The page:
Even so, once the Zulu attacked, the British still had a chance. They were in good order and their skill with modern weapons kept the Zulus at bay. Gun fire held off the natives with their Assegai. Then the next and most likely fatal foolishness of the British came into play.
The Quartermasters. The conundrum of ordering of the camp had the ammunition supplies for the various regiments very far from the fighting. Then Quartermaster Bloomfield of the 2/24th would not give out his ammunition to those from other battalions. Lieutenant Smith-Dorrien came upon this foolishness and took what he needed for his men, asking the quartermaster when he protested if he wished for a requisition.
Yet even an officer who had some common sense was not enough, for the British, worried that ammunition was too easily pilfered perhaps, had altered the security from a simple clasp to open the chests of bullets, to a more permanent solution. Not nails which could have at least been pried up but screws, and in the midst of the battle, finding a screwdriver was very hard to do.
The bullets that the men at the front a few hundred yards away so desperately needed were encased in boxes that the soldiers had fatal difficulty getting into.
Once the British ran out of ammunition, that was the end. Prior to that moment, the Zulus were even beginning to draw away, but they sensed their chance when the gunshots diminished.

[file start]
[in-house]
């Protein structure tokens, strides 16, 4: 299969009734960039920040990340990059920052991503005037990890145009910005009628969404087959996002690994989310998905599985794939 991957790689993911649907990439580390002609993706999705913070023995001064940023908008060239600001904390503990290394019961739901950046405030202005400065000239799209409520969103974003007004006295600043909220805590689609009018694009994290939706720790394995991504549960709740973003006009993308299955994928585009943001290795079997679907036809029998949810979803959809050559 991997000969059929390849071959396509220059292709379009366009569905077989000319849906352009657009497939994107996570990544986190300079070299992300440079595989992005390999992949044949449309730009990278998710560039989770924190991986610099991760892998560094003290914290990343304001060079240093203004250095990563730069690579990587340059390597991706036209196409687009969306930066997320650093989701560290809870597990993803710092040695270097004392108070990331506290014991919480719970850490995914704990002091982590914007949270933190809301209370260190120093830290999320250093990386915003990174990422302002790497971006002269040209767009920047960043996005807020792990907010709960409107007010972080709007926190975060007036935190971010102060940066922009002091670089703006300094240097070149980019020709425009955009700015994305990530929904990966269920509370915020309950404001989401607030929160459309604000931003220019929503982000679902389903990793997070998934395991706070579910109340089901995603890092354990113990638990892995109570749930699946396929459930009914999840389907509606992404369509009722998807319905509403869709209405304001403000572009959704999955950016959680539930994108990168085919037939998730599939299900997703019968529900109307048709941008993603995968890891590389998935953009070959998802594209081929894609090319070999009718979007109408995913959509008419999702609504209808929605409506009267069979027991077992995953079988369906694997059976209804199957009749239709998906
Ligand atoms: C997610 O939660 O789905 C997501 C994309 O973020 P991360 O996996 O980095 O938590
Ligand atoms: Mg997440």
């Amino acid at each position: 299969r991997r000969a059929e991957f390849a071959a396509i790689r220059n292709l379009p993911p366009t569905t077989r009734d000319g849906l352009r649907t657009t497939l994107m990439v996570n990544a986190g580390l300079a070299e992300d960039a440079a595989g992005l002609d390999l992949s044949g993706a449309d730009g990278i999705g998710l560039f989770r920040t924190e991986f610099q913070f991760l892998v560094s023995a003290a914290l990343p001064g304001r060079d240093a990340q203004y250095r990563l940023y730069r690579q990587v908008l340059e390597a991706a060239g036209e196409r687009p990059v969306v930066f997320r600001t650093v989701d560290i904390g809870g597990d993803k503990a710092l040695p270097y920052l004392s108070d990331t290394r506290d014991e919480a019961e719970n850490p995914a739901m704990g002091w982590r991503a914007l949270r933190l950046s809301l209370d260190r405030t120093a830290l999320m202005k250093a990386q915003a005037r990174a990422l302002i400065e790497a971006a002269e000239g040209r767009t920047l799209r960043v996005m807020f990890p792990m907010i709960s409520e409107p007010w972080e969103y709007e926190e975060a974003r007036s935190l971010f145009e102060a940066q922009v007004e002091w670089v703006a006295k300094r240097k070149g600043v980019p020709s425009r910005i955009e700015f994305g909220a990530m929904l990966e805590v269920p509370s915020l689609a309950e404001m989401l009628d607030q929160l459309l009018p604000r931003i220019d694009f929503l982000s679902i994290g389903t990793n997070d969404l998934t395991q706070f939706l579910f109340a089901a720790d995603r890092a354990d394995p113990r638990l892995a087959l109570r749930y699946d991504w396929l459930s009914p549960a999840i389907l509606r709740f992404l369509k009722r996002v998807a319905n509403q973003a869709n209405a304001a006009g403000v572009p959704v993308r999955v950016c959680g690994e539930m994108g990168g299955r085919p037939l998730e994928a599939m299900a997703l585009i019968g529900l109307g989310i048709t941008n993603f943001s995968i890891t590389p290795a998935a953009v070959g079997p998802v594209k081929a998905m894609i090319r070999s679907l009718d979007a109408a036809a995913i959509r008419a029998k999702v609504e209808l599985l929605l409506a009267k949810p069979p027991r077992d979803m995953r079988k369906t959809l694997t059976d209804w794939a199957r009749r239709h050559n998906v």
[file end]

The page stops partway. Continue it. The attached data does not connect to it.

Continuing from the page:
That was all they needed. Soon 1700 of the British troops were dead. The only ones to survive were those who had access to horses or were dressed in anything but the famous red coats.
It was a disaster that could have been avoided for several reasons: better scouting by General Chelmsford, better orders from Chelmsford to Pulleine or Durnford (the orders written by Colonel Crealock were never found), and then the fiasco with the Quartermasters.
Thomas Pakenham The Scramble For Africa, 1991
Bryan Perrett Last Stand!, 1991
Mr. Wilkin writes Regency Historicals and Romances, Ruritanian (A great sub-genre that is fun to explore) and Edwardian Romances, Science Fiction and Fantasy works. He is the author of the very successful Pride & Prejudice continuation; Colonel Fitzwilliam’s Correspondence. He has several other novels set in Regency England including The End of the World and The Shattered Mirror.
His most recent work is the humorous spoof; Jane Austen and Ghosts, a story of what would happen were we to make any of these Monsters and Austen stories into a movie.
And Two Peas in a Pod, a madcap tale of identical twin brothers in Regency London who find they must impersonate each other to pursue their loves.
He is published by Regency Assembly Press
The links for all locations selling Mr. Wilkin's work can be found at the webpage and will point you to your favorite internet bookstore: David’s Books, and at various Internet and realworld bookstores including the iBookstore, Amazon, Barnes and Noble, Smashwords.
And he maintains his own blog called The Things That Catch My Eye where the entire Regency Lexicon has been hosted these last months as well as the current work in progress of the full Regency Timeline is being presented.
You also may follow Mr. Wilkin on Twitter at @DWWilkin
Mr. Wilkin maintains a Pinterest page with pictures and links to all the Regency Research he uncovers at Pinterest Regency-Era